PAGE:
i also feel outside the historical loop because the process itself remains counter-intuitive to me, in the way that football does. so even when i do meet up with someone who can tell the story, i’m not always sure what to ask or, more importantly, how to ask it. now, i have chinese friends who can memorize levels of government and rankings as easily as my brother remembers footbal statistics. in fact, not a few have patiently gone through the system with me, two of them several times. but still i need to lay things out and look at organizational charts before i understand what i’ve been told and then i find myself feeling about it the same way i feel about my brother’s statistics. i realize it matters to him, i appreciate the time and effort that went into cultivating that kind of knowledge, i even understand why someone would want to have that kind of knowledge easily available in any conversation. but, political ranking isn’t my game.
all this to say, i realize this history is important. i’m trying to figure out why the space itself fascinates me, but the history doesn’t. it may be that i’m interested in a different kind of history, smaller, more persoanl and intimate. it may also be that at the level of generalities, i’ve heard this story all too many times. i once heard a reknown sinologist say that research was boring because marx had already outlined the process; been here, done that. at the time, i was outraged. how can it be the same? how can people’s lives be boring? but i have come to hear that comment as a comment on the limits of knowledge. we do reduce everything to generalities, and then are surprised when we don’t find anything new. so if i could find another way to approach urban rankings it might fascinate me.
by shenzhen standards, huaqiang north is an old area. and, like most of the city did not start out as either a commercial area or an administrative unit within a district government. indeed, the history of huaqiang north not only anticipates many of the transformations happening in other parts of the city, but also illustrates the neo-liberal vision of progress: through hard work the people have moved from working in factories through owning commercial properties toward wheeling and deeling in international finance. what’s more, this vision is not simply futian district’s plan for the huaqiang north area, but rather a scaled-down version of the overall plan for shenzhen, which has called to transform the economic base manufacturing to higher value-added production in real estate and financial services. the critical point, which is glossed over in the neoliberal account, is that those working and those benefiting aren’t always the same people. economic growth and expansion hasn’t meant that every shenzhen immigrant has worked their way out and up of relative poverty; many factory workers are still factory workers; many factory owners are now stock brokers.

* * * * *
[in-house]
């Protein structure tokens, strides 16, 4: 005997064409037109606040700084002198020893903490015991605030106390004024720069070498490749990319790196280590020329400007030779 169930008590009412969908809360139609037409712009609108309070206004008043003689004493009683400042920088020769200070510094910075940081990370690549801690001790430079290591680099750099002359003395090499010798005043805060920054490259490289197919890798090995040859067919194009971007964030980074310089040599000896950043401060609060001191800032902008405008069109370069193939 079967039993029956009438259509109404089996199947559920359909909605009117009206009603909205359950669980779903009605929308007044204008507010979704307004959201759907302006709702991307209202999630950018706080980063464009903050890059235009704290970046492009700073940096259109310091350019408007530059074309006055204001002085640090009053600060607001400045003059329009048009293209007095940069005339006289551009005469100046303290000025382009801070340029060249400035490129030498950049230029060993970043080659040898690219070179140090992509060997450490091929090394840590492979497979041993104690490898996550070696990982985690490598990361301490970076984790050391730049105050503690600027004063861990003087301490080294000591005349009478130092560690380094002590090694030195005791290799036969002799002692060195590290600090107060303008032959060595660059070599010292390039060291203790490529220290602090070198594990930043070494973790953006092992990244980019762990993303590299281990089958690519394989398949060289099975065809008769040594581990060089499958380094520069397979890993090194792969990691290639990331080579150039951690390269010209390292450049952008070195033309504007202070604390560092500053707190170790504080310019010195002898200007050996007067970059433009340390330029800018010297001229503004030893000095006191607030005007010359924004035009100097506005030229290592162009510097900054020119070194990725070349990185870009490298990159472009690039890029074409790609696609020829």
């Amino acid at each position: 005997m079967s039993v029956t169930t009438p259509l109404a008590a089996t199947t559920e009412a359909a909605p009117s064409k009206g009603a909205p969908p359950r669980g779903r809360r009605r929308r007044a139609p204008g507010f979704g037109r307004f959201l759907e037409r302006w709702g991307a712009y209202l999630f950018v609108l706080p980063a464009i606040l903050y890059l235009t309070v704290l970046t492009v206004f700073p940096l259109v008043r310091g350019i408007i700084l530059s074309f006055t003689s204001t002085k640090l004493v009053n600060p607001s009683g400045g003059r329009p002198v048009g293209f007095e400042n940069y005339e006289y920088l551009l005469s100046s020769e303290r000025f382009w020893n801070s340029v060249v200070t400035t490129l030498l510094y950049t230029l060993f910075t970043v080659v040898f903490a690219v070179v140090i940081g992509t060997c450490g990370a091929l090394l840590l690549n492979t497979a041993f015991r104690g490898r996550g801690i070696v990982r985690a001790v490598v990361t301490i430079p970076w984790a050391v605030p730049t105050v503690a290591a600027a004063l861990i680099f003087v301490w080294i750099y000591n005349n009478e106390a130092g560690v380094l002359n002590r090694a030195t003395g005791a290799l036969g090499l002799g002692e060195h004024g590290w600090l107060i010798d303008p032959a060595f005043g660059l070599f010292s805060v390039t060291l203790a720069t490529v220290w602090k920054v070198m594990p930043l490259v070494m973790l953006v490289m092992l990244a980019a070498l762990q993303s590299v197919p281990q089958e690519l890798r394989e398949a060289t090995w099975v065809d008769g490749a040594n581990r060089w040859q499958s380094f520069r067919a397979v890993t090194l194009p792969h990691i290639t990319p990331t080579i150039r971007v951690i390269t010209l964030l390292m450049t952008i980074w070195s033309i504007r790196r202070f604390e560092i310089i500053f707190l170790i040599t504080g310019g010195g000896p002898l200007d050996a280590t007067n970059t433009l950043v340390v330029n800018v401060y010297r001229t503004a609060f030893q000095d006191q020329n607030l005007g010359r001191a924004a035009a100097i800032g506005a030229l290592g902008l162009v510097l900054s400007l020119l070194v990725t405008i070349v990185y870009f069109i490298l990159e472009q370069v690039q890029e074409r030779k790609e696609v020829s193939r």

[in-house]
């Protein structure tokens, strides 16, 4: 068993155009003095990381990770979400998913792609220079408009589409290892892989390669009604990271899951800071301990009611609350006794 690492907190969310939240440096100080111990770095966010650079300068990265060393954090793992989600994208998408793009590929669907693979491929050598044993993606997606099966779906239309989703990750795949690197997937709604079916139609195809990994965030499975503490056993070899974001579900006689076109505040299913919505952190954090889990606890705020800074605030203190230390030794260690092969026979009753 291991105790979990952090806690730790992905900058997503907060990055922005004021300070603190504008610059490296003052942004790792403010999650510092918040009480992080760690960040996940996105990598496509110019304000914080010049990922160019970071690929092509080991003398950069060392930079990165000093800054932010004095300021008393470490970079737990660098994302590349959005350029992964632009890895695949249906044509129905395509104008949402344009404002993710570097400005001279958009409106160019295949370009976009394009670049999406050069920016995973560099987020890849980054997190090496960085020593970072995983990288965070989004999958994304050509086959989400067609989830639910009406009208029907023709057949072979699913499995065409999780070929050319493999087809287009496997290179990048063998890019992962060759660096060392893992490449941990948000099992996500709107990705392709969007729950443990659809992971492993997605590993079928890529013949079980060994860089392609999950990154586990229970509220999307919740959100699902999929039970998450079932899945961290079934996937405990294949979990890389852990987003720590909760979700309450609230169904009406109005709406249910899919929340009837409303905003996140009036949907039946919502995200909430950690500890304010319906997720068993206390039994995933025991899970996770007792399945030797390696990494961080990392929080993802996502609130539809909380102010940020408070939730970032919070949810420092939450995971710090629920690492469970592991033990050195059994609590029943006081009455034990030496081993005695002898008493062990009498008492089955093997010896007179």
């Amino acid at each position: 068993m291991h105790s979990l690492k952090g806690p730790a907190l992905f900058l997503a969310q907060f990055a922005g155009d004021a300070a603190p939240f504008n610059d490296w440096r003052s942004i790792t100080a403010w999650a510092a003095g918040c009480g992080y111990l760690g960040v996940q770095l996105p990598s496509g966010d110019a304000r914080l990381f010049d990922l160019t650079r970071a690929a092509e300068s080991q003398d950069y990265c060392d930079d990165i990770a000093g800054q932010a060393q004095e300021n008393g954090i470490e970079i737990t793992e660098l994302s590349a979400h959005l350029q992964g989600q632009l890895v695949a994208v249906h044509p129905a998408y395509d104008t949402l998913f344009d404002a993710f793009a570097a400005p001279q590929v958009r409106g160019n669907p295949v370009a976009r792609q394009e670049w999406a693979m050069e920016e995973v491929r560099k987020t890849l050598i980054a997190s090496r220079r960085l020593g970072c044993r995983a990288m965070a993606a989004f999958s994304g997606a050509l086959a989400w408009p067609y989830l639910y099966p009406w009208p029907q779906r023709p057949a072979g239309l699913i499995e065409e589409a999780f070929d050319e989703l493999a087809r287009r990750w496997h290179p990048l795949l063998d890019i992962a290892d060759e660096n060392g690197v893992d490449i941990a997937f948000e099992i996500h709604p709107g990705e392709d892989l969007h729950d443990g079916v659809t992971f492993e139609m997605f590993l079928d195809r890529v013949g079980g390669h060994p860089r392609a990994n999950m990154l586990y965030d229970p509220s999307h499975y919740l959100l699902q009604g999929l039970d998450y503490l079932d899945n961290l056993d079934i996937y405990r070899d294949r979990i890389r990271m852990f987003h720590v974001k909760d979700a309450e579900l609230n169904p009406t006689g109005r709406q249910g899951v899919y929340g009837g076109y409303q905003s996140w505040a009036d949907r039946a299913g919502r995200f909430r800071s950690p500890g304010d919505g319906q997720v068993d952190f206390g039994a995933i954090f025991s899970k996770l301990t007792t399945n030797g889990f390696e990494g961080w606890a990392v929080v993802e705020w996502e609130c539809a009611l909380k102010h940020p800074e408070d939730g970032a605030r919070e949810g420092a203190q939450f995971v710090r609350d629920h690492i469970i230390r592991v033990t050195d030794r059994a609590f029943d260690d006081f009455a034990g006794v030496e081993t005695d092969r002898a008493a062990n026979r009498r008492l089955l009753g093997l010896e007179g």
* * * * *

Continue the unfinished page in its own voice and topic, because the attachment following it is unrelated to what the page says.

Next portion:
also, like other places in shenzhen, the history of the area has resulted from complex negotiations between different interests, none of which fall into neat categories. a brief history of those interests: